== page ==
Romina Pena, MD
Gastrointestinal Surgery Department
Hospital Clínic de Barcelona, Spain
Ulcerative colitis and Crohn’s Disease are chronic inflammatory conditions of the gastrointestinal tract, with both overlapping and distinct features that have a great impact on quality of life. Despite the advances in medical management of this disease, rates of surgical treatment remain high. 16% of ulcerative colitis patients will need surgery within 10 years of diagnosis. Rate rises to 47% for Crohn’s disease. More specifically, rates of emergency surgery have remained unchanged or slightly decreased over time.
Rectal stump management
Little has changed regarding surgical technique for toxic colitis. A total abdominal colectomy with end ileostomy has been the standard procedure for decades. Nevertheless, the optimal management of the remaining rectum is unclear. Three options are available:
1· A Hartmann’s pouch, or intraperitoneal placement of the rectal stump with a rectal drain. Studies show a higher incidence of pelvic sepsis associated with leakage. Also, a difficult rectal dissection is expected during later reconstructive surgery.
2· A subcutaneous placement of the closed rectosigmoid stump. This option also avoids peritonitis and associates with a low pelvic sepsis rate. Nevertheless, wound infection rate is higher.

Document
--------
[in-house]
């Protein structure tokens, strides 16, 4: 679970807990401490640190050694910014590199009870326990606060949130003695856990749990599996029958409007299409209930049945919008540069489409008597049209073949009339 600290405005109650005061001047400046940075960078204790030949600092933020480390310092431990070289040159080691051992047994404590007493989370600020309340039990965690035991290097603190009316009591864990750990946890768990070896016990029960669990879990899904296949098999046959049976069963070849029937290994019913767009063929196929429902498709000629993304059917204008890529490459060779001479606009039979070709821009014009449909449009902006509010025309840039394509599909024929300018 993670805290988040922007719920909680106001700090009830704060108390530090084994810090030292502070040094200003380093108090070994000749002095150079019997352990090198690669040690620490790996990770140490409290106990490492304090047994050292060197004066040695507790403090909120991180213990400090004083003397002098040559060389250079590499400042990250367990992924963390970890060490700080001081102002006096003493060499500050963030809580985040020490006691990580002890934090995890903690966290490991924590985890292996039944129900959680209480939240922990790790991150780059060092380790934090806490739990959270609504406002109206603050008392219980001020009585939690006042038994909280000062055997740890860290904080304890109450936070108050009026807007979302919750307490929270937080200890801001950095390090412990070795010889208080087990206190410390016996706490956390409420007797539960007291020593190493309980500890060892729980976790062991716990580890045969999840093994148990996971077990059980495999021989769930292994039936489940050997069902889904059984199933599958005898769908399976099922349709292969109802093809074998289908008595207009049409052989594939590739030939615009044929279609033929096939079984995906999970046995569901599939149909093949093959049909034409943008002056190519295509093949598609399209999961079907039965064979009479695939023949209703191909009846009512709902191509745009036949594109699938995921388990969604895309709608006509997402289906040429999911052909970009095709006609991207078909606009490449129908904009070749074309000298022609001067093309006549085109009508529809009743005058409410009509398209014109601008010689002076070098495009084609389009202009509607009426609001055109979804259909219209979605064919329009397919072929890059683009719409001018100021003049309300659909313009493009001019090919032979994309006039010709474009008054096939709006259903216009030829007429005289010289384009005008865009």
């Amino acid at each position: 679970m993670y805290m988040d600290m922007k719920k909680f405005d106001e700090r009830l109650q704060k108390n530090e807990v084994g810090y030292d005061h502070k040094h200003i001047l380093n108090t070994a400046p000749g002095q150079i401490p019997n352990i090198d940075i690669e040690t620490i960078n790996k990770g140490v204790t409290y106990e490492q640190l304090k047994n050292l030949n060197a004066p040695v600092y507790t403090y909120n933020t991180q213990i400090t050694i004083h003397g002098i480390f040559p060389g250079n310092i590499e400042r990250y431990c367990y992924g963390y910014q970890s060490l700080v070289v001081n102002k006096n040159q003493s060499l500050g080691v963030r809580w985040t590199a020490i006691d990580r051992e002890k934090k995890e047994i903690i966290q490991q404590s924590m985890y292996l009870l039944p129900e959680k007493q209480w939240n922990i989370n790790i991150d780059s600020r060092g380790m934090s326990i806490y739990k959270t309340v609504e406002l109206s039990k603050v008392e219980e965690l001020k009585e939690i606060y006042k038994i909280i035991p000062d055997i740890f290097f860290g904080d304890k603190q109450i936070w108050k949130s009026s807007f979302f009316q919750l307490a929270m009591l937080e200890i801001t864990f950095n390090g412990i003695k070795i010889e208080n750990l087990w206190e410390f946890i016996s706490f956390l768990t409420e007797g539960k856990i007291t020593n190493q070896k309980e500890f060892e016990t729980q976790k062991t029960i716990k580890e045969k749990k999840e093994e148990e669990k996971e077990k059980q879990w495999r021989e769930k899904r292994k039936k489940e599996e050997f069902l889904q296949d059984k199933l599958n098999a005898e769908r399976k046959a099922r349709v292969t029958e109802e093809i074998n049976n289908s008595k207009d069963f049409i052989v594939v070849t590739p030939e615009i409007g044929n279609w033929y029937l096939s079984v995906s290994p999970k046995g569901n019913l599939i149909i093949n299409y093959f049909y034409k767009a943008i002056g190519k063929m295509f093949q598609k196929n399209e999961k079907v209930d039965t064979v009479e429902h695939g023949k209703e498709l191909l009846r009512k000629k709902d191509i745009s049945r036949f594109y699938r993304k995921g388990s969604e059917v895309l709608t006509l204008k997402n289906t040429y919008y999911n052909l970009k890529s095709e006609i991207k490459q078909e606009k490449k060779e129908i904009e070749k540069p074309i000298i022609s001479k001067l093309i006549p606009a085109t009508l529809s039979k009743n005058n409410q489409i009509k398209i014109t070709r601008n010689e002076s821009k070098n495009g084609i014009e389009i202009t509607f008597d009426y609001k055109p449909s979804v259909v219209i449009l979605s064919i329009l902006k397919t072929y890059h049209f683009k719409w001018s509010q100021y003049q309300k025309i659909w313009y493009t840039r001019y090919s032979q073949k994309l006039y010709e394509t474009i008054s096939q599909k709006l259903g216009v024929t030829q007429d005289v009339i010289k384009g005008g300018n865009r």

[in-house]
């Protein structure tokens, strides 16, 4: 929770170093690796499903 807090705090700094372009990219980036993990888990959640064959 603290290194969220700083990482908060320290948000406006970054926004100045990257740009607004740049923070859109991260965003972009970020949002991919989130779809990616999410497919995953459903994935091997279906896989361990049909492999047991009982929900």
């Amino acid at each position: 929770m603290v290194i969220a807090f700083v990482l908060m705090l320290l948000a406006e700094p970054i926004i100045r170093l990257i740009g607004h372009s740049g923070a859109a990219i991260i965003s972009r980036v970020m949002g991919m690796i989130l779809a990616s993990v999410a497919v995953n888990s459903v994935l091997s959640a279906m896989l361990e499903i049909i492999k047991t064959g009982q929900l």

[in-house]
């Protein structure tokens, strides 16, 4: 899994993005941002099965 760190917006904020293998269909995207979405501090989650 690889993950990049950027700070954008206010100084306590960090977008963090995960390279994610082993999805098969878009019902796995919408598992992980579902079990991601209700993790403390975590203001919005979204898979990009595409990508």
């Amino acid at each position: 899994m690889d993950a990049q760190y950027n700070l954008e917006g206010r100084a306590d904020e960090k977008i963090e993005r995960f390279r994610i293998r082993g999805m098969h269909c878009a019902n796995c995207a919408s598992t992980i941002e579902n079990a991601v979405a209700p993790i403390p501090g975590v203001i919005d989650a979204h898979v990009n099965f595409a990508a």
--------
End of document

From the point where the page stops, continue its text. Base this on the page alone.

3· Mucous fistula, or opening of the rectosigmoid remnant as a stoma. Avoids stump blowout with consequent peritonitis. This strategy might not always be possible, as a longer stump is needed to reach the right or even left iliac fossa.
Due to the advances in the medical treatment and extended use of biological drugs, there has been a slight decrease in the surgical rate for CD patients. This might be due to a number of medication and non-medication related factors, including access to a multidisciplinary care team and closer follow-up. This study also detected a paradigm shift towards elective procedures.
Role of the Surgeon
Minimally invasive surgery has consistently reduced postoperative morbidity rates and studies show that it is a more cost-effective treatment strategy in some cases. Surgery seems to be gaining weight as an effective alternative to medical treatment. The surgeon should be then involved in the multidisciplinary team since the early stages of the disease and not only to perform emergent procedures after treatment failure or acute complications.